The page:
Of course any rising dollar story would be lost without China, perhaps the largest land mine and dollar bull catalyst of them all. Through the Yuan’s peg to the Dollar, China imports the US’s monetary policy much more directly than the rest of the world. It’s important to remember that TINA also applies to China. Although Chinese investors receive a higher yield than other nations, they arguably took on much greater risk to do so. Over the last few years, to sustain this investor appetite and generate those relatively high rates of return, Wealth Management Products (WMPs) have increasingly invested each other, creating an interconnected web of systemic risk that mirrors the subprime bubble in the United States. The rising dollar and rising interest rates will threaten to reduce the precious liquidity that this ponzi finance scheme so desperately needs to sustain itself.
But aren’t I missing something? Doesn’t the rising dollar crush commodity prices? And shouldn’t falling commodity prices keep inflation in check? Unfortunately, it’s not that simple. In reality, the rising dollar squeezes the commodity complex forcing some commodities artificially lower and others artificially higher. If you hadn’t noticed, the major commodities tied to China have all done incredibly well this year, while oil and gold more recently have been crushed. As Jeffery Snider explains,
Reconciling copper to gold, however, isn’t that difficult. As noted prior, there is much more Chinese influence in the former than the latter. And though conditions in China itself are being driven by the “dollar”, it has responded only recently with what I am sure is a wash of RMB. In that way, perverse as it might seem, surging copper would indirectly agree with a gold slam by the very difference of likely PBOC action – gold suggests an increase in “dollar” pressure, causing a more forceful PBOC internal response, having great positive effect on copper prices.
The rising dollar prompts a liquidity response from the PBOC which increases financial speculation and in turn creates these face-ripping rallies in China related commodities.
As I noted back on November 1st, in a post titled The Mirage: China’s Speculative Fueled Rally,
“Unsurprisingly, these speculative driven commodity rallies have started to impact the real economy. In September, China reported its first YoY PPI gain since 2012.”
The PBOC like the Fed is now faced with its own conundrum. Maintain the peg, and allow the tightening liquidity to crash the economy, OR pump more liquidity, let the currency fall and be eaten alive by rising inflation. The latter is evident in rising short term lending rates despite significant Yuan weakness. And recently, the move higher in short term rates has finally started to push longer term rates higher. Further weakness in the Yuan, instead of easing the economy, may actually push rates higher as inflation in China accelerates.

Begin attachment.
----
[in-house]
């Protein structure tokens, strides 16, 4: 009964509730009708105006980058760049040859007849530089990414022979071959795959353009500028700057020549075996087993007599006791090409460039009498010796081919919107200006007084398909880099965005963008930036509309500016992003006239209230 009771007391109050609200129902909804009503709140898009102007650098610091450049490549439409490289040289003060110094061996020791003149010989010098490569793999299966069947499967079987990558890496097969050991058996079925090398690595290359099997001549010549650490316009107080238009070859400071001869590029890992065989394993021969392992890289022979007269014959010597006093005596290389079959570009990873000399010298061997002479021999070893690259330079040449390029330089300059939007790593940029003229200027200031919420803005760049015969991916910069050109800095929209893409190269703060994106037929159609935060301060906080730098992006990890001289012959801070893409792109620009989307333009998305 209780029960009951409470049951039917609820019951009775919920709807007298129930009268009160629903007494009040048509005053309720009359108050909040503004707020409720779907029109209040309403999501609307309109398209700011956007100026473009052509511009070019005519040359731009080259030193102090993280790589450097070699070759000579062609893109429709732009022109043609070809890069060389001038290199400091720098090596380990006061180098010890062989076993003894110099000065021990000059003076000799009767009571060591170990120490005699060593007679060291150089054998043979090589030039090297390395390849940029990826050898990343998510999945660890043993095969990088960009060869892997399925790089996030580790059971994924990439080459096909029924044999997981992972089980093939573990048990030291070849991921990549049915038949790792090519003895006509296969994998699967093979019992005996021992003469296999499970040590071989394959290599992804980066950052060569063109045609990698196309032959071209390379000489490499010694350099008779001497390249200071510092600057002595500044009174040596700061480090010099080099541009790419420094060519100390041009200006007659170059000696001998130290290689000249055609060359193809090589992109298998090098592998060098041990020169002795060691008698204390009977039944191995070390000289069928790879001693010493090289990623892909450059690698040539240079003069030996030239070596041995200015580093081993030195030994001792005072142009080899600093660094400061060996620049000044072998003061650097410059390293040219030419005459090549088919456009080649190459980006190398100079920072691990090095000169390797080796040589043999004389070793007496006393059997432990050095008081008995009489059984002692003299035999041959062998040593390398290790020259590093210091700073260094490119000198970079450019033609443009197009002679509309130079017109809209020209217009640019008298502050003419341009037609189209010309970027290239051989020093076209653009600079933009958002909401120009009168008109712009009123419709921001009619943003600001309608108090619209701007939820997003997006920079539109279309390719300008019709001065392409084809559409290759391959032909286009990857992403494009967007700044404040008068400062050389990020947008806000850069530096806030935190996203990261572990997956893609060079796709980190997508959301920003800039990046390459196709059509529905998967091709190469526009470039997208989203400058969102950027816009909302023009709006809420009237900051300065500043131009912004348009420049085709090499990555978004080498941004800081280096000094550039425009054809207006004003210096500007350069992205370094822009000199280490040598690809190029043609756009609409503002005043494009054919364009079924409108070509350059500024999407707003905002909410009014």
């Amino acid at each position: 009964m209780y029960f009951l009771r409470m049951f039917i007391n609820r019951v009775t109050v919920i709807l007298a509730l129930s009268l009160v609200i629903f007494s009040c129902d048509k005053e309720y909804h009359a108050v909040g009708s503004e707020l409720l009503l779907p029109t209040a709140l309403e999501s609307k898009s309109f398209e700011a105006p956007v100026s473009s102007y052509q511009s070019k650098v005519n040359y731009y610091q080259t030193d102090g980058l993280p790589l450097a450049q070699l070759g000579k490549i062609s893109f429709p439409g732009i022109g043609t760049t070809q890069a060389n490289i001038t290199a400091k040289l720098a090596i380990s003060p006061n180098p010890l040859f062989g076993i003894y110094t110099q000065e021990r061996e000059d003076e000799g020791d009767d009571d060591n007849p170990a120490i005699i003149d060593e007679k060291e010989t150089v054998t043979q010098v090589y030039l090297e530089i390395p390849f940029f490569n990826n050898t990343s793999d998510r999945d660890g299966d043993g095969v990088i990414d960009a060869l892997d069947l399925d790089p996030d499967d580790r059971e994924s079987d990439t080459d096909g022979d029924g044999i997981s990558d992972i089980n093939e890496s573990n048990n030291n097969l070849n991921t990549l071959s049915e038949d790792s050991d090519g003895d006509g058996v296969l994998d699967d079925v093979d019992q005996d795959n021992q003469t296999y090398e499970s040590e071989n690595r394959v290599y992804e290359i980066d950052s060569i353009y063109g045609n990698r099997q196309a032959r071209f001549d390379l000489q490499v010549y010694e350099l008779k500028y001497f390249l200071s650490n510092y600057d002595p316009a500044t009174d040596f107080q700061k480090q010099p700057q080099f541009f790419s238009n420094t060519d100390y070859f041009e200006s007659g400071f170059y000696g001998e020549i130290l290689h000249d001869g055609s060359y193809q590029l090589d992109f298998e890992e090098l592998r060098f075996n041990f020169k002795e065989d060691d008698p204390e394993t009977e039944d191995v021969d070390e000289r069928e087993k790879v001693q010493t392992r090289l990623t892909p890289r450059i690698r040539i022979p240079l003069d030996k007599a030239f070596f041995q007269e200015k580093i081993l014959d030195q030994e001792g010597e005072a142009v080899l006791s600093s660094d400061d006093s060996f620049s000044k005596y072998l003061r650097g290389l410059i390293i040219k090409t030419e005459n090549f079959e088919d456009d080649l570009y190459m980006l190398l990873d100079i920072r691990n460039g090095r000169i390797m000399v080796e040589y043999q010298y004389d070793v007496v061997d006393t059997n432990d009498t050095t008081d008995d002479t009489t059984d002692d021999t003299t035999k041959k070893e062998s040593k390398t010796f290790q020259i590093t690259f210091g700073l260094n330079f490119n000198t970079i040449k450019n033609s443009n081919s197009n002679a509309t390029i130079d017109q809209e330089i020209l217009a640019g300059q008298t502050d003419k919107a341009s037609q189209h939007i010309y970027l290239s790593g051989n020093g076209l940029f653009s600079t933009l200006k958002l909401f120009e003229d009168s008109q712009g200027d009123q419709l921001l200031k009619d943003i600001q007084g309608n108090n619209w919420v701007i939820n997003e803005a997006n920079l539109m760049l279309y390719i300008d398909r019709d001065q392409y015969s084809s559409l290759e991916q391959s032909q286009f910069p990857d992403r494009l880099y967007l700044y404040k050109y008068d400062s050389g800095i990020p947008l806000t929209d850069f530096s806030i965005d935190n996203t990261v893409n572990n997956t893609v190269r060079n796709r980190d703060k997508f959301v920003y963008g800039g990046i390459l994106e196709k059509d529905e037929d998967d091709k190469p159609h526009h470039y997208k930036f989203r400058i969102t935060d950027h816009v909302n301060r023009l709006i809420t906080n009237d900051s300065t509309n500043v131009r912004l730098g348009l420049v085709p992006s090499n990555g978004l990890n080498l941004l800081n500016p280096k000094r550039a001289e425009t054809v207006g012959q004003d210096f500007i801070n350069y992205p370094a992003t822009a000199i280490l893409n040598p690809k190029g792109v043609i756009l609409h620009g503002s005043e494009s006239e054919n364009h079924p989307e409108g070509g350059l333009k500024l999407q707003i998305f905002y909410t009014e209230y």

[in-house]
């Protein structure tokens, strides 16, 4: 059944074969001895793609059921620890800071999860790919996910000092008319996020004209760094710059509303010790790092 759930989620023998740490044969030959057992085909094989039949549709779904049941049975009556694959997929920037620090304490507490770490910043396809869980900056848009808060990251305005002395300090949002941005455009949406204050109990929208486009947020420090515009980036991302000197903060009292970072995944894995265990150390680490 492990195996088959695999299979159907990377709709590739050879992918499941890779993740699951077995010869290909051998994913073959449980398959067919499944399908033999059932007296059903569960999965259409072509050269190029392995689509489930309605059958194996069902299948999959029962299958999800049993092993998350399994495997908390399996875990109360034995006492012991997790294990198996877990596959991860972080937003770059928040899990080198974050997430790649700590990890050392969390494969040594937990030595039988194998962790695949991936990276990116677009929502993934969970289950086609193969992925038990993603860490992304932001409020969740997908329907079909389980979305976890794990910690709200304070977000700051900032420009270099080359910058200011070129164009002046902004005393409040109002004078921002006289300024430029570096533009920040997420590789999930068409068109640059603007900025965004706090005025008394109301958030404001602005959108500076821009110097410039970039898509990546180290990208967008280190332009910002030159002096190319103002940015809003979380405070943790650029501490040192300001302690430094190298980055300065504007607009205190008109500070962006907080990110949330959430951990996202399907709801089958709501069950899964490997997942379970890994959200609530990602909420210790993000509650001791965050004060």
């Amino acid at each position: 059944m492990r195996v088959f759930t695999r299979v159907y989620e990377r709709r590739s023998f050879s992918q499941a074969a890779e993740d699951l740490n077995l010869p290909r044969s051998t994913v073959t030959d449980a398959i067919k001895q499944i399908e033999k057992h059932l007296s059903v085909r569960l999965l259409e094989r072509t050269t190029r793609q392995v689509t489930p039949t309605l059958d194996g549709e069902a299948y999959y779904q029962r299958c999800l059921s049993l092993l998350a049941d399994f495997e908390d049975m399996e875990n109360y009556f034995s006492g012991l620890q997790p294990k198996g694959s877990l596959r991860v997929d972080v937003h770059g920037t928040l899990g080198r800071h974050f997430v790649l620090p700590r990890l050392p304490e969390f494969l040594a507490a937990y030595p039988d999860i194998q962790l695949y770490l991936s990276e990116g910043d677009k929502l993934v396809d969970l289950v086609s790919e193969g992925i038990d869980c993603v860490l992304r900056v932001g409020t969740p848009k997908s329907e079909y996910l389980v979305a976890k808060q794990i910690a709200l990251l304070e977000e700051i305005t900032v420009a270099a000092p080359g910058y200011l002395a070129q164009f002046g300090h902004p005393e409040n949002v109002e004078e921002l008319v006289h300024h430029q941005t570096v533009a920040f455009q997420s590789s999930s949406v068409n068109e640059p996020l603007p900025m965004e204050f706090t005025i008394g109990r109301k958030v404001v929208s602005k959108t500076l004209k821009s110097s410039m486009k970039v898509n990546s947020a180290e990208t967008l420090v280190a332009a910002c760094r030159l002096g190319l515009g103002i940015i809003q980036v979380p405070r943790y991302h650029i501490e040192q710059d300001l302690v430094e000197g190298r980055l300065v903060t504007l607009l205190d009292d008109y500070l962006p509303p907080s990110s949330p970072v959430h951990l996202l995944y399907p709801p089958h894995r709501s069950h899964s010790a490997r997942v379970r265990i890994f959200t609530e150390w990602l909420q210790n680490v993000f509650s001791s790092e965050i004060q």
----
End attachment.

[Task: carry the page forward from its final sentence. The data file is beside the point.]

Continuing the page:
I understand that this is an incredibly bearish post, especially given the bullish optimism and positive developments in the US economy. The long but shallow profit recession appears to finally be receding, but it is important to remember that inflation always feels “good” in the beginning. The energy sector in particular appears to be stabilizing, but at what cost. These companies piled on trillions of debt to stay alive and maintain their dividends in our TINA environment. TINA is on life support, and the cost of borrowing for these companies is set to rise.
Following up with the bullish price action in the banking sector, given my perspective, it would be a mistake to consider said action as anything more than a head fake. These stocks are simply following a snap judgement response to the steepening of the yield curve, rather than an in-depth analysis of the complex and poorly understood system that is the global debt bubble.
Perhaps the greatest example of this supposed head fake was seen in amazing out-performance of small cap stocks this week.
I truly hate to be so binary, but you have to see the irony. Central banks have been “dying” to generate inflation for years, and now that it’s here, it could destabilize this whole low volatility system they’ve been so desperate to protect. Of course, Trump still has to pass his infrastructure bill through a gridlocked Congress. He does have a republican congress, but it’s not clear how willing they are to work with him. But if the list of foreign leaders lining up to make a deal with Trump is any indication, I’d say the odds of a Trump stimulus package are quite high.
I will also add that the current blow out in US bond yields looks more likely than not to be taking a breather for now. But given the dynamics I discussed here, I think it is a matter of months before the US bond selloff re-accelerates and applies significant pressure to the weakest links in the global economy.